This week our assignment was to find a Ted Talk and discuss it. Ted Talks are a concept that I have been introduced to just within these last couple years, and I have always been pleasantly surprised every time I happen to watch one. As I went on my quest for a Ted Talk that I wanted to share with the class, I found that there were so many categories to choose from, and so many that I could share! However, the one that I did choose, was one that pertains to teaching and developing lasting impressions with your students. The speaker was an amazing lady by the name of Rita Pierson. She has been in the education world for over 40 years, and has some great insightful words and experiences to share with the world. The video can be viewed below:
How the video impacted me:
First off, I want to mention how great of a presenter and speaker Rita is. I always have to commend people on their presentation skills, and hers were awesome. She gives off a persona of knowing her stuff and also just being a downright genuine individual. As I listened to this talk it re-instilled that passion for what my profession is and will be all about. The kids.
Rita talks about relationships–developing relationships with the kids, and making a difference. She talks about how difficult this job will be–a teacher will have classes that are academically challenged, kids will come from poverty, some kids won’t get to eat at home, and some kids come to school smelly. The list could go on and on. However, she describes that regardless of where these kids come from–it is highly important to be their champion. Be their advocate and make them feel like they are a part of the bigger picture. Be that person that is there for them when no one else is, and be that person that is there to pick them up when they have fallen to the ground.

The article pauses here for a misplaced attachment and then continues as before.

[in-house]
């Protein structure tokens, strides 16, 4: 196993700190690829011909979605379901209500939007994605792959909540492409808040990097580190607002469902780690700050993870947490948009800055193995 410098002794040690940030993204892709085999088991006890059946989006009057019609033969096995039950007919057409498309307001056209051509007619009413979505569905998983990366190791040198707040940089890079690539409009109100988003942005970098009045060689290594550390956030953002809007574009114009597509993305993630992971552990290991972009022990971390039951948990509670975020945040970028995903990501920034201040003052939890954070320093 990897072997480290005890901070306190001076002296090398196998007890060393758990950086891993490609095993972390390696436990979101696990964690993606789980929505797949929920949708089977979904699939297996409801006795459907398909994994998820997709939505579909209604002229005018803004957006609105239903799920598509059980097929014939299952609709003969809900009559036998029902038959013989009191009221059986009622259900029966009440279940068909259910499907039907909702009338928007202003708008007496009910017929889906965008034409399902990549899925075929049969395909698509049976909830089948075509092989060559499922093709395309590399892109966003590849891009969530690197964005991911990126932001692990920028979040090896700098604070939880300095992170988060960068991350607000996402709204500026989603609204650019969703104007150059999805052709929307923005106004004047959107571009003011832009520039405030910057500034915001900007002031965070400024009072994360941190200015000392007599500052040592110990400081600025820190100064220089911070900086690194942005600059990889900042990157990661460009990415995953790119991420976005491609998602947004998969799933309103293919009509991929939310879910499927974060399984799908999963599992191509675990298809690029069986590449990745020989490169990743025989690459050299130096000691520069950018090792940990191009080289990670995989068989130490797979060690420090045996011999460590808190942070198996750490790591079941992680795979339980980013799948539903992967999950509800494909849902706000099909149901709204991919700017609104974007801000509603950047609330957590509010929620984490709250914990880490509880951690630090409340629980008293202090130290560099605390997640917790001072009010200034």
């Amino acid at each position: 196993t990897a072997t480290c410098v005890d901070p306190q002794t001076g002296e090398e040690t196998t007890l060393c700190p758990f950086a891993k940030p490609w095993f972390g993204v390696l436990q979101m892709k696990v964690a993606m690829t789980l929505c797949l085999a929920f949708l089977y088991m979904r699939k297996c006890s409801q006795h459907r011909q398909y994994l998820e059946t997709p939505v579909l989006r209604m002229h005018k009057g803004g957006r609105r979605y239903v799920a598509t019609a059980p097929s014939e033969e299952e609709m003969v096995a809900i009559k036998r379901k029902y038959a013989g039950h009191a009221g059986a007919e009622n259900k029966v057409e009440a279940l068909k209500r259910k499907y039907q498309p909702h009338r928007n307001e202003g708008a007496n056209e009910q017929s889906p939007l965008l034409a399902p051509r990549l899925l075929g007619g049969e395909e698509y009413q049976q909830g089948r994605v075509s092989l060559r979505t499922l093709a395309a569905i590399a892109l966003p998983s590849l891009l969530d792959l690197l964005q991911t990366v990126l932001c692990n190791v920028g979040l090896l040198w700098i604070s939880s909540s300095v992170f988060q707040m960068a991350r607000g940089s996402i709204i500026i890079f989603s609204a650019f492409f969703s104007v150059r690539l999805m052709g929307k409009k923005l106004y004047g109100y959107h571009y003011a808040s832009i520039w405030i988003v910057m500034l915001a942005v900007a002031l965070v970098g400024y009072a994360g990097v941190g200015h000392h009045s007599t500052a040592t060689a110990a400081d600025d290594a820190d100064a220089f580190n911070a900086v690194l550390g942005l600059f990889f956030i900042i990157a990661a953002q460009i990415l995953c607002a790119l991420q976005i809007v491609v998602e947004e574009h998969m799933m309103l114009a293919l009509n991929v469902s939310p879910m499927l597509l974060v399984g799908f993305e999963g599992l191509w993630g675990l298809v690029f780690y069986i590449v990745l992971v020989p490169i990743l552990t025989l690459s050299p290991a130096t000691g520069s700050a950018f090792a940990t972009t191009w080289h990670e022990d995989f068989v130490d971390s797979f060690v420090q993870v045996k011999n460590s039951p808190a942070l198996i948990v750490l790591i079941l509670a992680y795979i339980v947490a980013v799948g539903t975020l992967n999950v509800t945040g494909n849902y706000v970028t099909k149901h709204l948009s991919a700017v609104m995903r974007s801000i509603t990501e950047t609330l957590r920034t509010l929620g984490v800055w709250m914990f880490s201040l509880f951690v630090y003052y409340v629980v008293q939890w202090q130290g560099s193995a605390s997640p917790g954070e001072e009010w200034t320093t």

She discusses that teaching can be a profession that makes you cry, but when that child comes up to you and says thank you for being for there for me, and thank you for making me feel like someone–that it makes the whole profession well worth the time, sweat, and tears that you put into it.
What I take away from this talk is that teaching will not be about the money or the extra time spent grading papers, organizing parties, or going to meetings–it will simply be about how I impact my student’s lives. That above all will be far more important than any other aspect that I am required to meet in my teaching career.